Is This the Beginning of the End for the Kardashians?
Reality TV's first family is back. (E!)
Ratings are down. The hate rages strong. Are the Kardashians finally on the way out?
While it might seem like a clear yes at first glance, the answer is more complicated.
For starters, our feelings about the “Keeping Up With Kardashians” clan, particularly the most famous of the bunch, Kim and her sisters Kourtney, and Khloé, haven't changed much over the years. Kim was the second most-searched for celebrity on Yahoo in 2013 behind Miley Cyrus. And even though folks may loathe them, they're still raking in the dough!
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“They're just much more well known now than they were back in 2009 or 2010," says Henry Schafer, executive vice president of the Q Scores Company, which measures the emotional connection between consumers and a changing list of about 1,800 celebrities. Current data, he adds, shows that 65 to 70 percent of Americans age 6 and older are aware of the sisters — which might make you wonder how 3 in 10 Americans have avoided hearing about the Kardashians in the last few years. Until, of course, you consider that the average celebrity only scores about 30 percent awareness.
The Q Scores Company also sets positive and negative Q scores for celebrities, based on the percentage of people who categorize someone as one of their favorite personalities and those who consider their feelings about a particular celeb to be "fair" or "poor."
When it comes to their positive Q Scores, Schafer explains that the Kardashians have between 6 and 9 percent, compared to an average positive score of 16 percent. (Lindsay Lohan has a similar number.)
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The Kardashians tend to have a negative scores much higher than the average celeb, too — in the mid to high 60s compared to an average of 18 percent. This however, has been status quo for the K’s. When consumers were first asked about them in 2009, they were already in the mid to high 50s, Schafer says, because they've been polarizing since their earliest days in the public eye.
Kendall, Khloé, Kourtney, and Kylie hit the red carpet. (David Becker/Getty Images)
Don't feel too bad for the family, though; they they get paid pretty handsomely for living their lives like a soap opera before the cameras. Forbes estimated that Kim earned $10 million between June 2012 and June 2013. The magazine's Dorothy Pomerantz speculates that the future Mrs. Kanye West has the potential to make even more money this year if she chooses to televise her wedding.
"Here's the thing about Kim Kardashian: Yes, we love to say just how much we don't care about her and how fake her fame is and how uninterested we are in the shallowness of the Kardashians, but we don't ever stop watching," Pomerantz says. "Everybody in this country has the power to make the Kardashians go away tomorrow. If they just didn't watch their shows and didn't buy anything that they associated with and didn't follow them on Twitter, they would lose all power. We are giving them power and this power is bringing them money."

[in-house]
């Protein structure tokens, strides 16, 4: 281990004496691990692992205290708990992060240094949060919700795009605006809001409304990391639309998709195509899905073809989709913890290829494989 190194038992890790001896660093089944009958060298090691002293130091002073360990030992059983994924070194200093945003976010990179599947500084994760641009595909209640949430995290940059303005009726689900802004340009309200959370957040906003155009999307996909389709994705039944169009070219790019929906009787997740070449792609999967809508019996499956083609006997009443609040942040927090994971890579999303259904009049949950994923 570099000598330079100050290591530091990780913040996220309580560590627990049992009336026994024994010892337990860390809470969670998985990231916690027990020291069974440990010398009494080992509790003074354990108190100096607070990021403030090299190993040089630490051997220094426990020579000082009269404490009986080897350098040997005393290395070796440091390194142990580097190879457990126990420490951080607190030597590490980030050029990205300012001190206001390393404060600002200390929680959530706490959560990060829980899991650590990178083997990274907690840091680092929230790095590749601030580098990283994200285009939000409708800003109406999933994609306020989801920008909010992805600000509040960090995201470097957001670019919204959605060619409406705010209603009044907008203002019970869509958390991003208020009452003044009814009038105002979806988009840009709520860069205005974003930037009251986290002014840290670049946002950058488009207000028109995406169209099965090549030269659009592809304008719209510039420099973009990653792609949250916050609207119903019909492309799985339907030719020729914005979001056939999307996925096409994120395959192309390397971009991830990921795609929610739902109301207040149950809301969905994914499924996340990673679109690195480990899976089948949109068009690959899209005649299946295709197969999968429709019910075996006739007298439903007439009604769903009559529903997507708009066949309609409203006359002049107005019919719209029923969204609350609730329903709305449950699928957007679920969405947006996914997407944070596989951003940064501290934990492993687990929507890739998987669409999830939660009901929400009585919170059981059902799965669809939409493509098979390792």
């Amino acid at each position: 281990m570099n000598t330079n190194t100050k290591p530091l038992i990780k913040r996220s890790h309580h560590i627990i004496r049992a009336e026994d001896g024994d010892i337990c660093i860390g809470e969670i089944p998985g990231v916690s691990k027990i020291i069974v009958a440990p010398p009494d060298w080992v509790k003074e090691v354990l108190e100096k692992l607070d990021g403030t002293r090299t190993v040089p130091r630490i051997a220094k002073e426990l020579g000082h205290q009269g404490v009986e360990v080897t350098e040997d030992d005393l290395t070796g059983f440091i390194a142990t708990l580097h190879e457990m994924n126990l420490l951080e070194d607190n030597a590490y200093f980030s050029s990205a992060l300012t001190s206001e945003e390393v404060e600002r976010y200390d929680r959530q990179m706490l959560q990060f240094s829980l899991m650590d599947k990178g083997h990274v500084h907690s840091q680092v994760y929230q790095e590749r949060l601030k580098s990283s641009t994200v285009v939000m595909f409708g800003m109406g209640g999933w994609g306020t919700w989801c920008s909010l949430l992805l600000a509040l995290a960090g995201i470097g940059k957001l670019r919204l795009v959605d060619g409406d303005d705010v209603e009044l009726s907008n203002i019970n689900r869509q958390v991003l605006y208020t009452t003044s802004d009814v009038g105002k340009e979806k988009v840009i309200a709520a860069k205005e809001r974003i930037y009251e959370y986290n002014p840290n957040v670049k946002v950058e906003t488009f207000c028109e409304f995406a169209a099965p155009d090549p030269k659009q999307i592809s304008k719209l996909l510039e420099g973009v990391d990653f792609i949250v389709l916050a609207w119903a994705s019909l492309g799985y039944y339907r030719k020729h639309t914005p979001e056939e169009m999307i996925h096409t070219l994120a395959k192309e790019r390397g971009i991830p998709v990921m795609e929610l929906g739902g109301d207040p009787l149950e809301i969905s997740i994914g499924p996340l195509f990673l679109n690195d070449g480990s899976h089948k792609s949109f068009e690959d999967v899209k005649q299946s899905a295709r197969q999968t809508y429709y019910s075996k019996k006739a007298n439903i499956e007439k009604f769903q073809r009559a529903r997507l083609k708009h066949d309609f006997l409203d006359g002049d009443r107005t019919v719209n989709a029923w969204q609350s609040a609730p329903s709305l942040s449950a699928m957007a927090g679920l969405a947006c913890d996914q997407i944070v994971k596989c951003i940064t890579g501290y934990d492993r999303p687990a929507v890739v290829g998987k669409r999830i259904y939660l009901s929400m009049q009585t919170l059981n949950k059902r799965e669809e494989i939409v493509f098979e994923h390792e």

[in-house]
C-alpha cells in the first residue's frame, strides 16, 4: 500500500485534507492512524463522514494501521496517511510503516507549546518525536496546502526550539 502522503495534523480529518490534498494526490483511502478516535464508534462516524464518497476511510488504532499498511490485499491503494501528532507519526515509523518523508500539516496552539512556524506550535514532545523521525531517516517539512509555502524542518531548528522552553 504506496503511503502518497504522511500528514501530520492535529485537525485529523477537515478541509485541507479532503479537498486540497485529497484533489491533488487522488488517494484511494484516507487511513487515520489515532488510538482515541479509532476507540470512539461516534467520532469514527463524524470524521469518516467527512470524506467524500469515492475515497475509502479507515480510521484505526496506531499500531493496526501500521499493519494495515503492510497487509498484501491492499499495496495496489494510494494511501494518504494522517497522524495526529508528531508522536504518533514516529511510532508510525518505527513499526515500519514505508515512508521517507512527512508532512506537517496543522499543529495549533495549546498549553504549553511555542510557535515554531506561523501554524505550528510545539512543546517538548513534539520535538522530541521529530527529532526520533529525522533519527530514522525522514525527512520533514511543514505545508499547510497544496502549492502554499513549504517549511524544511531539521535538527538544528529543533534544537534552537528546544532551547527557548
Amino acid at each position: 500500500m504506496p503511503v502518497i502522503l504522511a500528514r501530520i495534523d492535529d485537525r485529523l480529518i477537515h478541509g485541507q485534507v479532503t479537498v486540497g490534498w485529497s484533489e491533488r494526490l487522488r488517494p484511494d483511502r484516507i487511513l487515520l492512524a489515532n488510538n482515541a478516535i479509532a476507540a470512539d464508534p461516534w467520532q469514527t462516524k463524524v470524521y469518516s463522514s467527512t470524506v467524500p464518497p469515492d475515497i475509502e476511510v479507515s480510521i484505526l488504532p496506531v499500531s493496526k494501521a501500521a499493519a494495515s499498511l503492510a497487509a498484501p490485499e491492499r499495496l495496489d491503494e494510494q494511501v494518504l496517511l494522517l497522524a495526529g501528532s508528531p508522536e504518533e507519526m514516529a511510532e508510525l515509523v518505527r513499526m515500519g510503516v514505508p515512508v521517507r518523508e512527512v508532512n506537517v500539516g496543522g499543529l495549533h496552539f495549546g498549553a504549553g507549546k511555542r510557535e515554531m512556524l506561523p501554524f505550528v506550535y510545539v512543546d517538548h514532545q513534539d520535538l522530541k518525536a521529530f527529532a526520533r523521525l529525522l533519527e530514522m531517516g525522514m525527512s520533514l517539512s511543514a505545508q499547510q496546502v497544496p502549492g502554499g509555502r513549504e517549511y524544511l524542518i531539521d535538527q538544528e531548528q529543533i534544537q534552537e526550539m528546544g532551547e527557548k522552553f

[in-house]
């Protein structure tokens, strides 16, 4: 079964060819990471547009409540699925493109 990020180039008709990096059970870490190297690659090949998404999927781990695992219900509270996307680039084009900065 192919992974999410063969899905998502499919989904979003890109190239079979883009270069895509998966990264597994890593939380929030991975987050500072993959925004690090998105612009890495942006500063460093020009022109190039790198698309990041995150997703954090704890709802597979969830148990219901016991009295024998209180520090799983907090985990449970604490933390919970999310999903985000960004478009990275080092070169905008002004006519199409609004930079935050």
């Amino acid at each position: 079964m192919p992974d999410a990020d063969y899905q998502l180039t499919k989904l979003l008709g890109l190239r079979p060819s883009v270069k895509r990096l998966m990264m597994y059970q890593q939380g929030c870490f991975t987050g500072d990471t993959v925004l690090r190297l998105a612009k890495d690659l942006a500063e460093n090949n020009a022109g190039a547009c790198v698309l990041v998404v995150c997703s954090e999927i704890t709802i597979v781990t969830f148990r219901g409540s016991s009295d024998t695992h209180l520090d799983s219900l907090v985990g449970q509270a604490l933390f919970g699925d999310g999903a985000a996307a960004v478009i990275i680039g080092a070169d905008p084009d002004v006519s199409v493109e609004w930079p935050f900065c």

Part of the family fortune comes from the long list of licensing and endorsements deals for products such as perfumes, jewelry, nail polishes, tanning gel, the Kardashian Kollection for Sears, and countless others. A big chunk of it, though, comes from their franchise of E! shows.
According to Forbes, the family finalized a $30 million deal with the network in 2012 to keep them on the air until 2015. The show isn't likely to be canceled then either unless the ratings take a big dip or it becomes too expensive to produce, most likely if the cast were to demand more money than the network is willing to shell out.
Nielsen numbers are the only thing that should cause the Kardashian family to worry. Last season the show pulled in an average of 2.4 million viewers, which is remarkably down from Season Eight's average — and the series peak — of 3.9 million. Still, it's worth noting that the highest-rated season is the one when Kim's romance with Kanye began, so we're expecting that there will be more continued interest thanks to the rapper's connection to the Kardashian crew. The 2.4 million rating from last season is also significantly higher than what the show was pulling in during its first three seasons, when 1.4 million average viewers was the high point.
Ratings from the new season, which premieres on Jan. 19, will indicate whether the decline is part of a trend or just a temporary slump. Episodes are expected to focus on the breakups of Khloé and Lamar, as well as Bruce and Kris Jenner, and Kanye's elaborate marriage proposal to Kim, which generated considerable buzz when they played out in real life.
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"They're really smart and they can't be counted out,” Pomerantz says. "They've taken this concept that everybody will have 15 minutes of fame and turned it into a years-long business that doesn't show any signs of slowing down. So even if you don't like them, you've got to respect them for that."
In other words, don't expect the Kardashians to be going away anytime soon.